Many of the paintings of Brookville-area resident Phillip Erbaugh currently on display at the Anna Bier Gallery in Greenville take you to enticing places that seem familiar, as though you’ve been there before.
And they often seem ready to tell a story, if you’ll just stay for a while and contemplate.
The works are larger than, life like their creator according to Gallery Director Marcia Weidner. “Phil uses big, bold colors on large canvases, but the total effect has an appealing softness about it,” Ms. Weidner stated. “And similarly, he’s a big man who does things in a big way, but he’s a real teddy bear of a person,” she explained.
Phillip started drawing at a very young age, and continued his artistic pursuits throughout his elementary and high school years, in part because that was the only thing he felt he was good at. He didn’t discover that his learning problems were due to dyslexia until he was at Manchester College working on his degree in Art Education, but always understood that, even though he couldn’t write well, he could communicate effectively through his art, a skill the 64-year-old has maintained and honed throughout his life, which includes achieving a degree in Fine Arts from Wright State University.
Realism is defined as a style of art that shows people and things as they are in real life; Phillip says that this defines his style perfectly. “I want my work to represent a sense of now/today,” he says. “Creating a sense of how things are in this present moment is an important aspect of my work,” he concludes. However, his realistic works representing “now” have a universal timeless quality that is not limited to a certain point in time.
Overhead street lights illuminate the evocative scene in “Morning Coffee,” where figures carrying their caffeinated beverage move across a Speedway lot populated by cars, trucks, and SUV’s, their bold colors muted in the dawning light. Somehow both contemporary and nostalgic, the picture not only draws the viewer in but also induces the desire to stay at this spot for a little while.
“Foggy Morning” shows the artist’s backyard, as lavender-hued fog casts its enveloping spell over the simple scene—a chain link fence separating a white shed from stately old trees and charming clumps of flowers—and you sink into that comfortably beguiling place for a little while, rejoicing in its warmth. Many other paintings show Phillip’s surroundings at his home, the hundred-year-old house where he was raised and continues to dwell.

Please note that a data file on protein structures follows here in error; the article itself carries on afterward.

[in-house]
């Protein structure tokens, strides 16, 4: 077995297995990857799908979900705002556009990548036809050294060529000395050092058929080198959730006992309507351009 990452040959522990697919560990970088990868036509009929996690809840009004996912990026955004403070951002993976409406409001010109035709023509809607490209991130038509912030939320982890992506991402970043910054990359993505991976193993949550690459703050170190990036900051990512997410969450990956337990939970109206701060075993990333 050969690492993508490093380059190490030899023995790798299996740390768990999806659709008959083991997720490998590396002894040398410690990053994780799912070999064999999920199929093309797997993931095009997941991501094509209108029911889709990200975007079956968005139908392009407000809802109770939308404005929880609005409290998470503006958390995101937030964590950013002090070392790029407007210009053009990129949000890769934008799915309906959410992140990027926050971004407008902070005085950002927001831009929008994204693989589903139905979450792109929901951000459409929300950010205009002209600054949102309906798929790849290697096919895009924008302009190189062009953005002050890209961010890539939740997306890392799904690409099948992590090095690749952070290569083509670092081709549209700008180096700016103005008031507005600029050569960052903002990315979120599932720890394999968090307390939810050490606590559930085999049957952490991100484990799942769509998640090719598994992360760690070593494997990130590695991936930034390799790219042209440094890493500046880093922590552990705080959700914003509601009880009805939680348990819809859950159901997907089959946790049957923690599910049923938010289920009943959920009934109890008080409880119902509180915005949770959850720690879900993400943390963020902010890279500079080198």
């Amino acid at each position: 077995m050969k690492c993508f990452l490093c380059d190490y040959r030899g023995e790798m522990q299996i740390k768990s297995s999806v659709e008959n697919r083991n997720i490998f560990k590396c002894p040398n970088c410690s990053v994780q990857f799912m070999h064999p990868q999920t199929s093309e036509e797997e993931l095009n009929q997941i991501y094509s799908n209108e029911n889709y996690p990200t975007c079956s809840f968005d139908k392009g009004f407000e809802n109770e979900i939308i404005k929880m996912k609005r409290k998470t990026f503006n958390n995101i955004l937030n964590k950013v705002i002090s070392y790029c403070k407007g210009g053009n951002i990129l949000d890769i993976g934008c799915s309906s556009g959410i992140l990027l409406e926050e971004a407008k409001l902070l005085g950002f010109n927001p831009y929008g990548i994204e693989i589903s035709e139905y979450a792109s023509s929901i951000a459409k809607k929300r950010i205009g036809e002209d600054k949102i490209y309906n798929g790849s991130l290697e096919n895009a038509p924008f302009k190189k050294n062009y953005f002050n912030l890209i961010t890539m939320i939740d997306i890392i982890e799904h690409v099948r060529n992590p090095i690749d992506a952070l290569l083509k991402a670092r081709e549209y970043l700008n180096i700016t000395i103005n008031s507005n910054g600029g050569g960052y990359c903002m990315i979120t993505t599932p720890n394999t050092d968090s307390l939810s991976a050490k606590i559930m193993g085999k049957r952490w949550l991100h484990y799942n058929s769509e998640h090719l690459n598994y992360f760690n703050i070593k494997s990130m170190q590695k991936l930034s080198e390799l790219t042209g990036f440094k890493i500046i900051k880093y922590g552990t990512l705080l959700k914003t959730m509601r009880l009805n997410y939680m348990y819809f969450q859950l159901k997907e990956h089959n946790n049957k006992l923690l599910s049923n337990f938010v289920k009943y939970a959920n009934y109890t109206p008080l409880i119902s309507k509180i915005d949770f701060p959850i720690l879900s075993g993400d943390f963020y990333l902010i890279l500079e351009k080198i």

In “Light’s End,” a lone pick-up truck heads down an unseen road bordered by verdant green fields under a deepening blue sky enhanced by rosy-hued clouds at sunset; although this is the view from the artist’s window, it captures a scene reminiscent of sights familiar to residents of rural Darke County. Likewise, in “Long Shadows,” lengthening blue shadows move across a golden field glowing from the light of the setting sun, a field that Phillip says sits right across the road from his home but that could be located in farm country seen daily by many Darke countians.
The friendly Collie and curious cat inhabiting the sagging porch of “Old Farmhouse” add whimsy to a painting documenting the decline of a genteel country home; additionally, Phillip included the faint image of a person looking out the top window “just for the fun of it, to see if people notice.” Such additions bring life and charm to urban scenes as well. “Ackerman Street” documents a friendly sunlit street corner populated by parked cars and trucks as well as a couple walking a dog and a mother carrying an infant as she and an older child enter their white SUV, the shadows cast by sheltering trees offering contrast to the inviting tableau.
Phillip Erbaugh’s alluring work will remain at the Anna Bier Gallery located within Henry St. Clair Memorial Hall through February 25; the Gallery is open Saturdays from 11 a.m. until 3 p.m. To view the art at other times or to arrange a tour, contact Anna Bier Gallery Director Marcia Weidner at 937-417-3497.
Marilyn Delk is a director of the Darke County Center for the Arts and can be reached at firstname.lastname@example.org. Viewpoints expressed in the article are the work of the author. The Daily Advocate does not endorse these viewpoints or the independent activities of the author.